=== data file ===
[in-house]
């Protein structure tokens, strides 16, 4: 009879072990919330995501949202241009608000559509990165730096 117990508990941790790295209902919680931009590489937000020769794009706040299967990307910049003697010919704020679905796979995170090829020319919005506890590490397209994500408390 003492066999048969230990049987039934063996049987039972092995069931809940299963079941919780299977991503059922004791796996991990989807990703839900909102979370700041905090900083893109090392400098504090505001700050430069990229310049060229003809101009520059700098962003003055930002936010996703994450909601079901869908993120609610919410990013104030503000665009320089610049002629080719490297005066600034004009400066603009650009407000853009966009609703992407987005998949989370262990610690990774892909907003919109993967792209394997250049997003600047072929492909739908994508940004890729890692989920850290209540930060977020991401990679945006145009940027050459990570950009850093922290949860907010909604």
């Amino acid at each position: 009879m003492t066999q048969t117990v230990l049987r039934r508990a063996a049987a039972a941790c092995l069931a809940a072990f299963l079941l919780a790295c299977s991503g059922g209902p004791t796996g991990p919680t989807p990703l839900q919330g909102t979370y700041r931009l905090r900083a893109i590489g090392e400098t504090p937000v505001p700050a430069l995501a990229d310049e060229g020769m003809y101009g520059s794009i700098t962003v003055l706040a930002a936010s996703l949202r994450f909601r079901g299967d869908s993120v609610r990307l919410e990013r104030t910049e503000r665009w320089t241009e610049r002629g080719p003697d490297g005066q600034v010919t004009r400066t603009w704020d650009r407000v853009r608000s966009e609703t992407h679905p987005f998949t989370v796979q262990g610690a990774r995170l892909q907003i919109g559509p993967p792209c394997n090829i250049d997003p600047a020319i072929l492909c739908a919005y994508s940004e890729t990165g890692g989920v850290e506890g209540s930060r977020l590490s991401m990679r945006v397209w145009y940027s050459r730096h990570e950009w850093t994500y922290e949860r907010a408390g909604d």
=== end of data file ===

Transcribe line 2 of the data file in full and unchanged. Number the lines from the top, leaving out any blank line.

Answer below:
């Protein structure tokens, strides 16, 4: 009879072990919330995501949202241009608000559509990165730096 117990508990941790790295209902919680931009590489937000020769794009706040299967990307910049003697010919704020679905796979995170090829020319919005506890590490397209994500408390 003492066999048969230990049987039934063996049987039972092995069931809940299963079941919780299977991503059922004791796996991990989807990703839900909102979370700041905090900083893109090392400098504090505001700050430069990229310049060229003809101009520059700098962003003055930002936010996703994450909601079901869908993120609610919410990013104030503000665009320089610049002629080719490297005066600034004009400066603009650009407000853009966009609703992407987005998949989370262990610690990774892909907003919109993967792209394997250049997003600047072929492909739908994508940004890729890692989920850290209540930060977020991401990679945006145009940027050459990570950009850093922290949860907010909604």